Food Pyramid For Kids

How well a child is nourished and progressively grows within the first 5 years of their life can be used as an indicator of their growth rate when older. Though it is a logical thought for parents to pile on milk and calcium rich foods to promote height, variety is the real essence of nutrition. If you are wondering why your child’s growth is slow, though they are eating quite a lot of food, you may need to revisit their diet. The Food Pyramid, also known as a nutrition flag or a nutrition ladder, provides a framework for what a healthy diet for optimal growth is. Variety is key and sometimes requires supplementation (eg. Pediasure) according to your child’s doctor’s recomondations.1, 5

What does a basic Food Pyramid look like?

The design of the Food Pyramid varies depending on ethnicity and region, but they all contain the 5 food groups, Fruits, Vegetables, Grains, Proteins, and Diary. Top to bottom or the other way around depending on a Food Pyramid discipline, narrow apex indicates lower consumption quantity, while progressively wider bands indicate food groups that need to be consumed more of. In general, cereals, grains, and beans to be eaten adequately, while fruits and vegetables to be consumed generously or more than grains. Animal and dairy should be there sparingly in your child’s diet, while oil, sugar, salt, or processed packaged foods only as treats or sparingly served.1, 2, 3

A food pyramid is only the beginning

If parents are worried about their child gaining too much weight instead of height, promoting physical activity will help more than depriving them of their favorites. For a minimum of 60 minutes a day, have them play outside or on school days, sign them up for sports or similar activities, and field trip clubs on the weekends.1

It is important to control the quality more than the quantity. If a child has bad food habits, believe it or not, they are mirroring their parents. Forcing your own food fads and prejudices can cause malnutrition in young children (e.g. vitamin B12 deficiency on a vegetarian diet because it is best from animal sources). Watch out for carbohydrates as well because not all of them are created equal. Feed your child healthy carbs found in freshest clean natural and unprocessed foods because those retain the most nutrients. These foods coincidentally have high fiber content that will keep your child fuller for longer, thus controlling weight.1, 3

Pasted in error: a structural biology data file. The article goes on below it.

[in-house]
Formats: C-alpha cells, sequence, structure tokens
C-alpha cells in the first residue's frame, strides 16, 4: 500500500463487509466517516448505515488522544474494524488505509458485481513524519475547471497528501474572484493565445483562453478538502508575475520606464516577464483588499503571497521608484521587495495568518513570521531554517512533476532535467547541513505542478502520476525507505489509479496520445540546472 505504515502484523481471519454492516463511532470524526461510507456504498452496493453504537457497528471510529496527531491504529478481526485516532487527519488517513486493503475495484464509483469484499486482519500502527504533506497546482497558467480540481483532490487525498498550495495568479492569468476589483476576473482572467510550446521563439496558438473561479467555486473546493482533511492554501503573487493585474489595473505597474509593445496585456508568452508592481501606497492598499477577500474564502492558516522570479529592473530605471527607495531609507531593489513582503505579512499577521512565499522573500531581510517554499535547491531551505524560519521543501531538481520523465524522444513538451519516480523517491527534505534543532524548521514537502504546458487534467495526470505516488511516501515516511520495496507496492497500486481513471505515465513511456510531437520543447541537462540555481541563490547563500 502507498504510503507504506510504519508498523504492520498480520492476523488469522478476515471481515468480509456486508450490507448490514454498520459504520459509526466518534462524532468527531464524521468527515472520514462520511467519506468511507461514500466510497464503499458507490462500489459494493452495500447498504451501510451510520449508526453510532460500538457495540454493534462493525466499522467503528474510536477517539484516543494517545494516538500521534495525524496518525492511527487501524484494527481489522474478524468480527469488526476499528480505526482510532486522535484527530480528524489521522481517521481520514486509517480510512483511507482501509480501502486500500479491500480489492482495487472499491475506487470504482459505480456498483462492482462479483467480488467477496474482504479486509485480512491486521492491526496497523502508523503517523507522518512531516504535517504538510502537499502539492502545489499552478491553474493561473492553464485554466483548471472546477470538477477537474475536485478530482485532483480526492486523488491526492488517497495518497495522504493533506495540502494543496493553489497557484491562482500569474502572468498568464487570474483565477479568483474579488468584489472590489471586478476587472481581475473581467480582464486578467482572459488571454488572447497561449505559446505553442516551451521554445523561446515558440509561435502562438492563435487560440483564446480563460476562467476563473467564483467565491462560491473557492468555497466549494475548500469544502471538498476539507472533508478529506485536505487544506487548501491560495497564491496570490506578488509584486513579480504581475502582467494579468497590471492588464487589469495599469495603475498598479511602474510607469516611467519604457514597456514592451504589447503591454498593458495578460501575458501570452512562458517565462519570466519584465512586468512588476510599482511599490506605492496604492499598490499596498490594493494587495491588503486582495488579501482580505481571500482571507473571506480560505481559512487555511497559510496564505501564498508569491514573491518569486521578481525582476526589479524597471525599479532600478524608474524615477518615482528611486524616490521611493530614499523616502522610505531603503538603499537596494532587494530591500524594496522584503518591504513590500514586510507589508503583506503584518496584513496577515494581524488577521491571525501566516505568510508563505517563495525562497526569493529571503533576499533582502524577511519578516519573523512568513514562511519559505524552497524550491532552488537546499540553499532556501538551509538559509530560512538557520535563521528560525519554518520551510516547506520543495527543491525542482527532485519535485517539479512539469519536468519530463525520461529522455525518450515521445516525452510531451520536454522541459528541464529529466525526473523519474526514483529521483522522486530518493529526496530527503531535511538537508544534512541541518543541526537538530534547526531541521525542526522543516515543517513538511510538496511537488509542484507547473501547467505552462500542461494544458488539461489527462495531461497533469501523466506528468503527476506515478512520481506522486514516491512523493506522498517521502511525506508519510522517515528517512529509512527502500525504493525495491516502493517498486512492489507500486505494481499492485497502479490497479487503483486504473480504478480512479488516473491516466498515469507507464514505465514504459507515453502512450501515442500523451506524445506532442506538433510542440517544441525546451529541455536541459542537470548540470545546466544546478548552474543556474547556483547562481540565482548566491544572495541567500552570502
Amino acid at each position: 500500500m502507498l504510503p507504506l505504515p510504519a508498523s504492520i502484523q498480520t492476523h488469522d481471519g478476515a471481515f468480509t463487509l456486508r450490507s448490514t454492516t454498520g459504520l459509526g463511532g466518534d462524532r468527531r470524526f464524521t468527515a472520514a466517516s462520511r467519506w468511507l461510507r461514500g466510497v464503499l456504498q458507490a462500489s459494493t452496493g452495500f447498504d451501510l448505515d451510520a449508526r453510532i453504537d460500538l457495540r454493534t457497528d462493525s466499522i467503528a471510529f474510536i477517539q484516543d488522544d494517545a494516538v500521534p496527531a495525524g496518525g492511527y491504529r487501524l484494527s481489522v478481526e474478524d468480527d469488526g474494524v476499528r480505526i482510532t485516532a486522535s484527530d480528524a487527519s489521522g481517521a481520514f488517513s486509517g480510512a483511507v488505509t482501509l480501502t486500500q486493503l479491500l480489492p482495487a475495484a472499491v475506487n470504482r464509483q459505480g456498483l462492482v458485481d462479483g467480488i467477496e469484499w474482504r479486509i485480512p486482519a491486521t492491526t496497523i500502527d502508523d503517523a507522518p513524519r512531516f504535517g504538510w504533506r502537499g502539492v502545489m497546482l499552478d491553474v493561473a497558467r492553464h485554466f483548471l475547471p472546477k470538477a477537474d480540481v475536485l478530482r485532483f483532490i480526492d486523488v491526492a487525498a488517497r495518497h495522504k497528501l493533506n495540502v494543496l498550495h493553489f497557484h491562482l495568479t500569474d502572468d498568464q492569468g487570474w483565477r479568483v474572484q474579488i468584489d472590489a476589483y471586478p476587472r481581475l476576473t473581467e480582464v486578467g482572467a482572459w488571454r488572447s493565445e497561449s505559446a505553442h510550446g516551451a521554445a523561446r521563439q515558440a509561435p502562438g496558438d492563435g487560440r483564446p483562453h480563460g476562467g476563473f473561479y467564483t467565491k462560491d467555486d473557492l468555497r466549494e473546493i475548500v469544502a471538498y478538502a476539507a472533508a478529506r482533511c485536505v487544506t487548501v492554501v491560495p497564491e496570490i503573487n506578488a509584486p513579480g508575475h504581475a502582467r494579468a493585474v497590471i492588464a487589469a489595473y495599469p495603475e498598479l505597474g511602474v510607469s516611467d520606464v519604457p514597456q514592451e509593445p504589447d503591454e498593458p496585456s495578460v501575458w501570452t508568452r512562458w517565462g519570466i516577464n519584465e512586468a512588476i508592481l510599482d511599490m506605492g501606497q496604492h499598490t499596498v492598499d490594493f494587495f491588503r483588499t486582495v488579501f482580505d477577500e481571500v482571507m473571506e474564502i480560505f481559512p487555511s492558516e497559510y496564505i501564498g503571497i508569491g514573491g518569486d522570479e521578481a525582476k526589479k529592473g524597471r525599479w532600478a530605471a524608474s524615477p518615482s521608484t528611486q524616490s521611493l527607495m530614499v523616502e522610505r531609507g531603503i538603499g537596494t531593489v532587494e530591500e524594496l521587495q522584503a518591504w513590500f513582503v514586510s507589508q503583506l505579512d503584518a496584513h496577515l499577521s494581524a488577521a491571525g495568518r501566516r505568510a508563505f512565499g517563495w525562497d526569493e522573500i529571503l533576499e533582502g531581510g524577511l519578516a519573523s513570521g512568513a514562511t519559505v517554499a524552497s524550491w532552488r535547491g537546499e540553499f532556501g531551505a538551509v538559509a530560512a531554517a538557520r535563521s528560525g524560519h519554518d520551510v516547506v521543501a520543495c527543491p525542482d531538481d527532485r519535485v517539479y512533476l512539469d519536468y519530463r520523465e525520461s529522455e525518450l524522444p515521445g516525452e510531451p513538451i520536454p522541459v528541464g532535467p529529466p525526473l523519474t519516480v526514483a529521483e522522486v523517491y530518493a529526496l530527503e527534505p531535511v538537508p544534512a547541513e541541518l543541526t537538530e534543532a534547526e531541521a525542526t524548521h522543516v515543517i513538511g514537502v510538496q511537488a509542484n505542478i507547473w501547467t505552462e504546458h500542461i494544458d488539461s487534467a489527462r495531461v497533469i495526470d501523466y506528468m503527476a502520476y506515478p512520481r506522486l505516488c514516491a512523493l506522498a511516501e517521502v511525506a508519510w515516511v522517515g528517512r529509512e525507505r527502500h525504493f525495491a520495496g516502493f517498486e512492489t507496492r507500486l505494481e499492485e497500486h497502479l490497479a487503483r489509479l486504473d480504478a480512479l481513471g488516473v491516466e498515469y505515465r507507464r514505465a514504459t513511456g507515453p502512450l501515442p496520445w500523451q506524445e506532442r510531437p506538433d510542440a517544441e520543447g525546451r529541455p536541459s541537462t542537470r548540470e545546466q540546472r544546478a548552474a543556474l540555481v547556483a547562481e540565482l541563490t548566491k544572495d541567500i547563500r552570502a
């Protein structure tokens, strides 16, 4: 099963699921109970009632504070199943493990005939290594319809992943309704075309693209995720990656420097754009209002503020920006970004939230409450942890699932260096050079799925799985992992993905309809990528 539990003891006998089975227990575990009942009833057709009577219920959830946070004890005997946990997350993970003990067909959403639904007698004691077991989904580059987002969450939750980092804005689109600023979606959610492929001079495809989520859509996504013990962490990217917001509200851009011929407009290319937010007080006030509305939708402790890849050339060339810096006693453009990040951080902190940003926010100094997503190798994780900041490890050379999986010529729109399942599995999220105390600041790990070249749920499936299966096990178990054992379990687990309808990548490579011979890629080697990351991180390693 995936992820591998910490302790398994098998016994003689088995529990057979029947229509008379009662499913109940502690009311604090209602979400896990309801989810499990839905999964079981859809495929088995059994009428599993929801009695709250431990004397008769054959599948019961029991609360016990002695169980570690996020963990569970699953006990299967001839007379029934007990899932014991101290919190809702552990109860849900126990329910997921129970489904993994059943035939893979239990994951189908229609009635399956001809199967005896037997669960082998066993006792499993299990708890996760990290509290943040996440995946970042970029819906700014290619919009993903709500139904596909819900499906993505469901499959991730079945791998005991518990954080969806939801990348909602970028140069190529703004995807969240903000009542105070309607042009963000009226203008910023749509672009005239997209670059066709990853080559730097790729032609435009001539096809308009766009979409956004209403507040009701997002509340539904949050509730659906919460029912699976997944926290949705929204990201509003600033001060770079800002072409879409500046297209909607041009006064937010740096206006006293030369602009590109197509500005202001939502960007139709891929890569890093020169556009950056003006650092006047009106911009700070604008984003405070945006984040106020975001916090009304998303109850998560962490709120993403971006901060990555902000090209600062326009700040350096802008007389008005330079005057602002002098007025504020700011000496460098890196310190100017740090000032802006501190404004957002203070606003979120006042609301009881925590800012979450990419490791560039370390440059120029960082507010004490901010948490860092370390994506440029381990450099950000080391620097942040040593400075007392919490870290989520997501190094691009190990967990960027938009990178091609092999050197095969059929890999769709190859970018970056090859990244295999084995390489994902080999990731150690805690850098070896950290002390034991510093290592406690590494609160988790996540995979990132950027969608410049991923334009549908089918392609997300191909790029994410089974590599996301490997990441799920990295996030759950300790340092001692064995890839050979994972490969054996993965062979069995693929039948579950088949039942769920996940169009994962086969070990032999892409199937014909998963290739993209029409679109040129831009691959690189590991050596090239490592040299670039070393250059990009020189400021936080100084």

The Food Pyramid can be combined with the Healthy Plate Principle of ½ plate fruits & veggies, ¼ grains and carbs, and ¼ proteins and healthy fats. Serving wiser per day, provide 3 – 5 servings of grains & carbs, 2 servings of fruits & veggies, 2 servings of meat, and 1 serving of dairy or an alternative.3, 4 But since children can be selective eaters, parents have to supplement nutrition. For optimal growth, look towards Pediasure for help. Complete and balanced with 37 vitamins and minerals, which include bone building calcium, vitamin D, K, healthy fats, and exclusive Triple Protein Complex for muscle function. With the direction of your child’s doctor, Pediasure is a great meal accompaniment or partial meal replacement so that your child stays well-nourished and achieves optimal growth.1, 5

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References:

  1. National Institute of Nutrition ICMR. Dietary Guidelines for Indians – A Manual.; 2011. https://www.nin.res.in/downloads/DietaryGuidelinesforNINwebsite.pdf endorsed by Food and Agriculture Organization of the United Nations
  2. https://www.fao.org/nutrition/education/food-dietary-guidelines/regions/countries/thailand/en/
  3. https://www.fao.org/3/as979e/as979e.pdf
  4. https://www.healthhub.sg/live-healthy/578/A%20Healthy%20Food%20Foundation%20-%20for%20Kids%20and%20Teens
  5. https://pediasuremyanmar.com/formulation-support/

Additional Readings:

  1. World Health Organization. Healthy Diet Fact Sheet No. 394. September 2016. https://www.who.int/elena/healthy_diet_fact_sheet_394.pdf. Accessed October 7, 2016.
  2. U.S. Department of Health and Human Services and U.S. Department of Agriculture. 2015 – 2020 Dietary Guidelines for Americans. 8th Edition. December 2015. https://health.gov/sites/default/files/2019-09/2015-2020_Dietary_Guidelines.pdf. Accessed October 7, 2016